Politics

Human society is always surrounded by politics of some sort. Whether it is the basic negotiation of leadership and obedience of rules for clans or soldiers or, the more sophisticated set up of the modern world the relationship of control and decision making is always around. Grouped together in this strand are articles and podcasts covering the systems of the ancient world in Greece and Rome, alongside the stories of revolution in Europe, the creation of treaties and alliances and the arguments amongst political parties today.

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  • On Black Lives Matter

    Article

    2020 has been an interesting year in many ways – both as a year to make history and one that has sought to tackle many representations of the past. The Black Lives Matter campaign that has taken on new energy across the globe in response to the killing of a...

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  • The English Civil War: An Atlas and Concise History of the Wars of the Three Kingdoms 1639-51

    Article

    The English Civil War: An Atlas and Concise History of the Wars of the Three Kingdoms 1639-51, Nick Lipscombe, Osprey, 2020, 389p, £50-00.                   ISBN 9781472829726. This is an extraordinarily thorough book. Simultaneously it manages both to provide a clear commentary on military experiences within the Three Kingdoms whilst also providing...

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  • 100 years of the 19th Amendment

    30th September 2020

    When the Founding Fathers of the US created their Constitution in 1787 (formally starting in 1789) they were keen to make the US a modern and fair place to live, a new start away from the restrictions of the Old World and its antiquated forms of rule. However, they also...

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  • What difference has the opening (and closing) of archives after 1991 made to the historiography of the Cold War?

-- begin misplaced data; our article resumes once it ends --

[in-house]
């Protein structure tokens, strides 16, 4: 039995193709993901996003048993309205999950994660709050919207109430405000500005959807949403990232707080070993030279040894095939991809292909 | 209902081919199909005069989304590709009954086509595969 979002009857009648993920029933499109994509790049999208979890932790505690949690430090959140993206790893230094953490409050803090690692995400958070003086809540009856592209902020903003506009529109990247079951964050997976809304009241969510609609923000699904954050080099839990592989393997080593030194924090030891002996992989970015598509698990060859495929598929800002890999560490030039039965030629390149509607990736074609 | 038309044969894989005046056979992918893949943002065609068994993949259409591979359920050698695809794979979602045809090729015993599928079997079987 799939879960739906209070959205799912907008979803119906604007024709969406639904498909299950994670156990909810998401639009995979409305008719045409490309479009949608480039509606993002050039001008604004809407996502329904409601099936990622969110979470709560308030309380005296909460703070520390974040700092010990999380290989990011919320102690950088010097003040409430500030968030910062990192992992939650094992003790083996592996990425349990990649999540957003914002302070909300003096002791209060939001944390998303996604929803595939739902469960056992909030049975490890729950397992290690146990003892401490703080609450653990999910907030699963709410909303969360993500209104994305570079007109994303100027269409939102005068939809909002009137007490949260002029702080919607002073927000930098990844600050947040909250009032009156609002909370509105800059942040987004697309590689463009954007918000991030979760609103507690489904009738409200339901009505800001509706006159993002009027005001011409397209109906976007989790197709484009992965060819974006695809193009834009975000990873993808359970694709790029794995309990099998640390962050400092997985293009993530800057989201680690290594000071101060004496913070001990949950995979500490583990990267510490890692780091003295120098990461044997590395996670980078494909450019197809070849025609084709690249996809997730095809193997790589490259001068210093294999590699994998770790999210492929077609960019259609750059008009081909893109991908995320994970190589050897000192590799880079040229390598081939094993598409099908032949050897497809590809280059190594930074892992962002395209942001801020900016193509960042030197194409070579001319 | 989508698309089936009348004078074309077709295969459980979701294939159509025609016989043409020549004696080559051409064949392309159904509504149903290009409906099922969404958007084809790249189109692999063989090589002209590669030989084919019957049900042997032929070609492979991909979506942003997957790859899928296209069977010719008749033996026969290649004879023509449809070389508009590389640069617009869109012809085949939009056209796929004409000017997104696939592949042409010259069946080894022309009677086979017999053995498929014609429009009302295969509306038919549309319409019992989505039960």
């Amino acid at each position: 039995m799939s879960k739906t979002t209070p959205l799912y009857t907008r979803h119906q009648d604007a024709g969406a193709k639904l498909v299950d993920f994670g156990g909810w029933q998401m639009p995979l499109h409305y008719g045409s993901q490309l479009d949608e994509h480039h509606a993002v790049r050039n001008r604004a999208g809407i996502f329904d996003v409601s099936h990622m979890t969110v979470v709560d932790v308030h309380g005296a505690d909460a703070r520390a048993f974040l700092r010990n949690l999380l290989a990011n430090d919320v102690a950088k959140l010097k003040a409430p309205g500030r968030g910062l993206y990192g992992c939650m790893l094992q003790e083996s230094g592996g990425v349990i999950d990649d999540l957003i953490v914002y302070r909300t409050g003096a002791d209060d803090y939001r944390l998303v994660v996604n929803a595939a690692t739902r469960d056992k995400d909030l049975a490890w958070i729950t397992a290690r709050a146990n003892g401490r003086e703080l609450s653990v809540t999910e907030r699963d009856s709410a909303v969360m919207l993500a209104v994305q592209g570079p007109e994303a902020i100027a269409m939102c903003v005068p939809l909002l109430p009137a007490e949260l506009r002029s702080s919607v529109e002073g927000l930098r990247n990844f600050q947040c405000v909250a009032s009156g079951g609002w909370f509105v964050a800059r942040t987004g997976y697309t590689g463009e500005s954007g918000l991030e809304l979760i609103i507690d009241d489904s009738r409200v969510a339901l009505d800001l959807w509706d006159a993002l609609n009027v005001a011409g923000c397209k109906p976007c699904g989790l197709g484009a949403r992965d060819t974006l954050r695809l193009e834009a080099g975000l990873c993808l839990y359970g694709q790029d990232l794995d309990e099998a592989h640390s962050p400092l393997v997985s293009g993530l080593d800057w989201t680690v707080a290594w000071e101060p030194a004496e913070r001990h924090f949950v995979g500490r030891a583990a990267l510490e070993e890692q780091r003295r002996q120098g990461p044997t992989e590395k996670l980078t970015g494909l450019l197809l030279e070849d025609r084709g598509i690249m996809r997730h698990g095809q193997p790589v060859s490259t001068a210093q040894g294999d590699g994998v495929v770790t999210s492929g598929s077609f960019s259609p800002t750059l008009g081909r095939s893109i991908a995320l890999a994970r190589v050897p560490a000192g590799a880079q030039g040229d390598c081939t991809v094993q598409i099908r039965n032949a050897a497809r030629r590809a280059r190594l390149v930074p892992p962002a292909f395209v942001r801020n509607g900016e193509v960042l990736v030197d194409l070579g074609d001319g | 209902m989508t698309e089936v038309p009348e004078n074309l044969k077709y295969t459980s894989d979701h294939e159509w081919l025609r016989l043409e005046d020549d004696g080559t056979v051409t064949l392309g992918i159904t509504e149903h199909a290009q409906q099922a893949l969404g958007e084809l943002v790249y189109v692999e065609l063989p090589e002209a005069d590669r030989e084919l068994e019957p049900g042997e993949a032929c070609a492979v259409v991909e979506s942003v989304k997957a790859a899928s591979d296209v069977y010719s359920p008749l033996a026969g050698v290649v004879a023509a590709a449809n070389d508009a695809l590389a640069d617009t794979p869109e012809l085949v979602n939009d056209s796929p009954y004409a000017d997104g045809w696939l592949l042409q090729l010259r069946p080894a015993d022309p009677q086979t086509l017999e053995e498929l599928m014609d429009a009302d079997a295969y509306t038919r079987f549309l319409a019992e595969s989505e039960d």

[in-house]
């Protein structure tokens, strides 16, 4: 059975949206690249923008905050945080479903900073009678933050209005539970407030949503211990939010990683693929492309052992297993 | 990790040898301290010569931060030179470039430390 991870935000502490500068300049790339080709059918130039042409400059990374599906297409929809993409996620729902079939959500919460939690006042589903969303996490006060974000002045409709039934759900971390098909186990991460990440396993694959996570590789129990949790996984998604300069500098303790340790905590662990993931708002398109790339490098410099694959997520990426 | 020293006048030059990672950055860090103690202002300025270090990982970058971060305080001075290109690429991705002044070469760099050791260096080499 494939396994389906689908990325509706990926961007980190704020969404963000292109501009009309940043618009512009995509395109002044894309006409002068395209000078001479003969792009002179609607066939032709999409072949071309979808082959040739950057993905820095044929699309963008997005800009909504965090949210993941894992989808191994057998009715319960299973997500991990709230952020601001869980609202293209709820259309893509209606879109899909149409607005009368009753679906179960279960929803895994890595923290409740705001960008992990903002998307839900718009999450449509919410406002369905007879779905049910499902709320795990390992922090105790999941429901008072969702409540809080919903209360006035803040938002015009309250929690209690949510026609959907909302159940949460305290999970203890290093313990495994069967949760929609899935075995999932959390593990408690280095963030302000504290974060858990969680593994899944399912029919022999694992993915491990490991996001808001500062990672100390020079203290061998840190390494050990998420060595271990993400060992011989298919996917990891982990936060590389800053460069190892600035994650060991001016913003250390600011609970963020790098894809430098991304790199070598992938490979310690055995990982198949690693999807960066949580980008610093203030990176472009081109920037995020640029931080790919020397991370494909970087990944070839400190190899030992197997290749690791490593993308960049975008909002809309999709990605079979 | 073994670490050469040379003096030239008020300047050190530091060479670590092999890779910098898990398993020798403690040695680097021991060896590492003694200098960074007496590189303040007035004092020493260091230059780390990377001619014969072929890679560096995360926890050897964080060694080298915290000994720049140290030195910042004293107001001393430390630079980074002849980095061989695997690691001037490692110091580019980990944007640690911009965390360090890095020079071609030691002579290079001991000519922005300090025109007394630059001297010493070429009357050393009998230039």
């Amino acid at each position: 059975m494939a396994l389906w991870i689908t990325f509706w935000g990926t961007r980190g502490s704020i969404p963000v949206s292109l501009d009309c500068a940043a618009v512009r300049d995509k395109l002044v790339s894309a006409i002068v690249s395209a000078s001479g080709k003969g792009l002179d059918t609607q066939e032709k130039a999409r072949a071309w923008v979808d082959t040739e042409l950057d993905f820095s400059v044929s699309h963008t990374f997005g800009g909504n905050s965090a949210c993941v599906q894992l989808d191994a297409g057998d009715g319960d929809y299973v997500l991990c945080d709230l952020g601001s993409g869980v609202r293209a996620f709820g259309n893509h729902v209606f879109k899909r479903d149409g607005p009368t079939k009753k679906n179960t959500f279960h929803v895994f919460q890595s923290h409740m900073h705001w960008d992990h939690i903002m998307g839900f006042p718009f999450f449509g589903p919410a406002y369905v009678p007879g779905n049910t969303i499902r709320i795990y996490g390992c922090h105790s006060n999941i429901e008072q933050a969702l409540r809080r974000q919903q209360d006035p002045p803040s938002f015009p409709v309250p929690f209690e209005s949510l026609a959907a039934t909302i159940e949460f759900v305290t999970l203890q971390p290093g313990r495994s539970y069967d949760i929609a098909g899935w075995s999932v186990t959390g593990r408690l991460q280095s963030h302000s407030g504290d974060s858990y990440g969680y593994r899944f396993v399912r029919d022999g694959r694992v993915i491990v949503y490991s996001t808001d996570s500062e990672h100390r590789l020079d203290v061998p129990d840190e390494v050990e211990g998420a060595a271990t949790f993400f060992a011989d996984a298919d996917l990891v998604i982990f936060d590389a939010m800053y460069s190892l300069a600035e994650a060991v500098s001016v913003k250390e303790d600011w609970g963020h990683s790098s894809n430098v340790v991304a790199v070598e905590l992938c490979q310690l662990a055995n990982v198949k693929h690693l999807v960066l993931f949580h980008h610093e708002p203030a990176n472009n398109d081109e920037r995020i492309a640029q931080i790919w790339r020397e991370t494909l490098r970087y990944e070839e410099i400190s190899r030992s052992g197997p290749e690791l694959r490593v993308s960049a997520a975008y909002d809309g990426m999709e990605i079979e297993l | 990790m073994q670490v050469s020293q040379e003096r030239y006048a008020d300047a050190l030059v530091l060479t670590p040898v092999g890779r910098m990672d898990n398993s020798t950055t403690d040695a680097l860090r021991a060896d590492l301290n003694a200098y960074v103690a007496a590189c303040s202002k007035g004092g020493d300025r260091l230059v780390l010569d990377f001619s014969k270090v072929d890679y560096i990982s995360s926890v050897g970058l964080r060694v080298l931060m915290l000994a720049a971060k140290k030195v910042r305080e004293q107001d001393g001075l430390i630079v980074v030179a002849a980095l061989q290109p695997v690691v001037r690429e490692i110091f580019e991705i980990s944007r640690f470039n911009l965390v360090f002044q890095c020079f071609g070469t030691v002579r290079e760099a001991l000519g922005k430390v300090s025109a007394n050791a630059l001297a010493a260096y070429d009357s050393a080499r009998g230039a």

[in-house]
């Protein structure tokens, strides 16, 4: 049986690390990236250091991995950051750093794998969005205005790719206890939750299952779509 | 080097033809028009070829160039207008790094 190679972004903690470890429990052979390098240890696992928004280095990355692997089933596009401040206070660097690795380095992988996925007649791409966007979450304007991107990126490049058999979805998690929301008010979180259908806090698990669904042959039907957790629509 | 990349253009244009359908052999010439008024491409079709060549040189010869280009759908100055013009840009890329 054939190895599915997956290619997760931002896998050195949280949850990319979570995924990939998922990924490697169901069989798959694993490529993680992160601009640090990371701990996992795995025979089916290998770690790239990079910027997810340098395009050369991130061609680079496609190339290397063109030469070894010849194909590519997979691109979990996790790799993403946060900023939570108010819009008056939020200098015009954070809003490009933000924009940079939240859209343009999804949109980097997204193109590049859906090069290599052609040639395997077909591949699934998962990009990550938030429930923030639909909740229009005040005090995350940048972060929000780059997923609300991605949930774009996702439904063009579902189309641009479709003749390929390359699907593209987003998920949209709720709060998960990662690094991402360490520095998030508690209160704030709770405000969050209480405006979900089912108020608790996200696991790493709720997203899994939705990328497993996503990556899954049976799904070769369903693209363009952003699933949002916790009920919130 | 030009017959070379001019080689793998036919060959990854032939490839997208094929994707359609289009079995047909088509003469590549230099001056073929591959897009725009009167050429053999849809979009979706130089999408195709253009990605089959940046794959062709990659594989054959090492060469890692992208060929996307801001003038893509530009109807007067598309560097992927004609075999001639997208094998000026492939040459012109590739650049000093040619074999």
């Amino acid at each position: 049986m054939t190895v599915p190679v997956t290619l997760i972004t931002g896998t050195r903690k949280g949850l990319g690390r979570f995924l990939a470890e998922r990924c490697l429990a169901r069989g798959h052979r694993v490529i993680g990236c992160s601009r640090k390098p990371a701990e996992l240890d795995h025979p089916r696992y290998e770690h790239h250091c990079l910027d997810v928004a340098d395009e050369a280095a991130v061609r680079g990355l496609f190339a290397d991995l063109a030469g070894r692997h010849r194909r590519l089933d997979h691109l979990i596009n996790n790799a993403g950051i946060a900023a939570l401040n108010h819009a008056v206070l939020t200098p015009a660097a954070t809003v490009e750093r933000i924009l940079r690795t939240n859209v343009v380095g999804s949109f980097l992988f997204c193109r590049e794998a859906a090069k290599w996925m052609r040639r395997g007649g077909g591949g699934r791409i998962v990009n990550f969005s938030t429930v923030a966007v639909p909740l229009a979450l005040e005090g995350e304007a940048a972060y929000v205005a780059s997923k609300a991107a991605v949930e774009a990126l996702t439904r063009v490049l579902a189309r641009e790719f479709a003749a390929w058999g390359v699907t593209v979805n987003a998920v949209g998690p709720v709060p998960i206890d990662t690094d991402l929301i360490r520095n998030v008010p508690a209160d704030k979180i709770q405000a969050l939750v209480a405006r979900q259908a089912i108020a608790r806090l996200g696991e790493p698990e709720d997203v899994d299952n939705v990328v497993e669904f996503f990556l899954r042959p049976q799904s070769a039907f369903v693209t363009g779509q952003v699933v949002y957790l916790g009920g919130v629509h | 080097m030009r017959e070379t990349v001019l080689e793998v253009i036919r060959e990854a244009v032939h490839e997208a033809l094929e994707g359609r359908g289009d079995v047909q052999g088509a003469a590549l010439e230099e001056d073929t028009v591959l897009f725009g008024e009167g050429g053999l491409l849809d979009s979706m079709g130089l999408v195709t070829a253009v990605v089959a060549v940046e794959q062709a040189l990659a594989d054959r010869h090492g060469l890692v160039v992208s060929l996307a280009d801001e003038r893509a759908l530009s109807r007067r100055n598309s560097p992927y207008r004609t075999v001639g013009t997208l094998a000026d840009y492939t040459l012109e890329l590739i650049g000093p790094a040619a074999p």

Article

    Prior to the East European revolutions of 1989, and the collapse of the Soviet Union in 1991, commentators outside the region were largely reliant on printed material collected by specialist research libraries, informal rrangements with contacts ‘behind the iron curtain’, information that could be gleaned from visits to the region, and...

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  • Film: Reimagining the Blitz Spirit

    24th August 2020

    Dr Jo Fox continued our virtual branch lecture series this July on the subject 'Reimagining the Blitz Spirit: the mobilisation of World War II propaganda in our own times'. Jo Fox is the Director of the Institute of Historical Research and a well-known historian specialising in the history of propaganda, rumour and truth telling.  This...

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  • How is the source base of the twentieth century different from that of earlier periods?

    Article

    Historians often debate when, exactly, the twentieth century began; that is, when the themes and trends that we have come to understand as defining this tumultuous, rapidly changing period first started, and when they ended. One place we can look to answer this question is the available primary resources that help...

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  • Haldane: The Forgotten Statesman who Shaped Modern Britain

    Article

    Haldane: The Forgotten Statesman who Shaped Modern Britain, John Campbell; Hurst and Company, 2020, 482p, £30-00. ISBN 9781787383111 From my years in the sixth form through being a student and teacher, I have referred to what is now a very battered copy of Alan Palmer’s Penguin Dictionary of Modern History. The...

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  • The Man Who Was Saturday: The Extraordinary Life of Airey Neave

    Article

    The Man Who Was Saturday: The Extraordinary Life of Airey NeavePatrick Bishop; William Collins, 2019, 291 pp, £20.00ISBN 978-0-00-830904-6  Patrick Bishop has written a well-researched, judiciously fair and readable account of a man who combined wartime heroism with a political career which transformed itself from mediocrity to significance late in life.  War...

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  • What is interesting about the Cold War?

    Article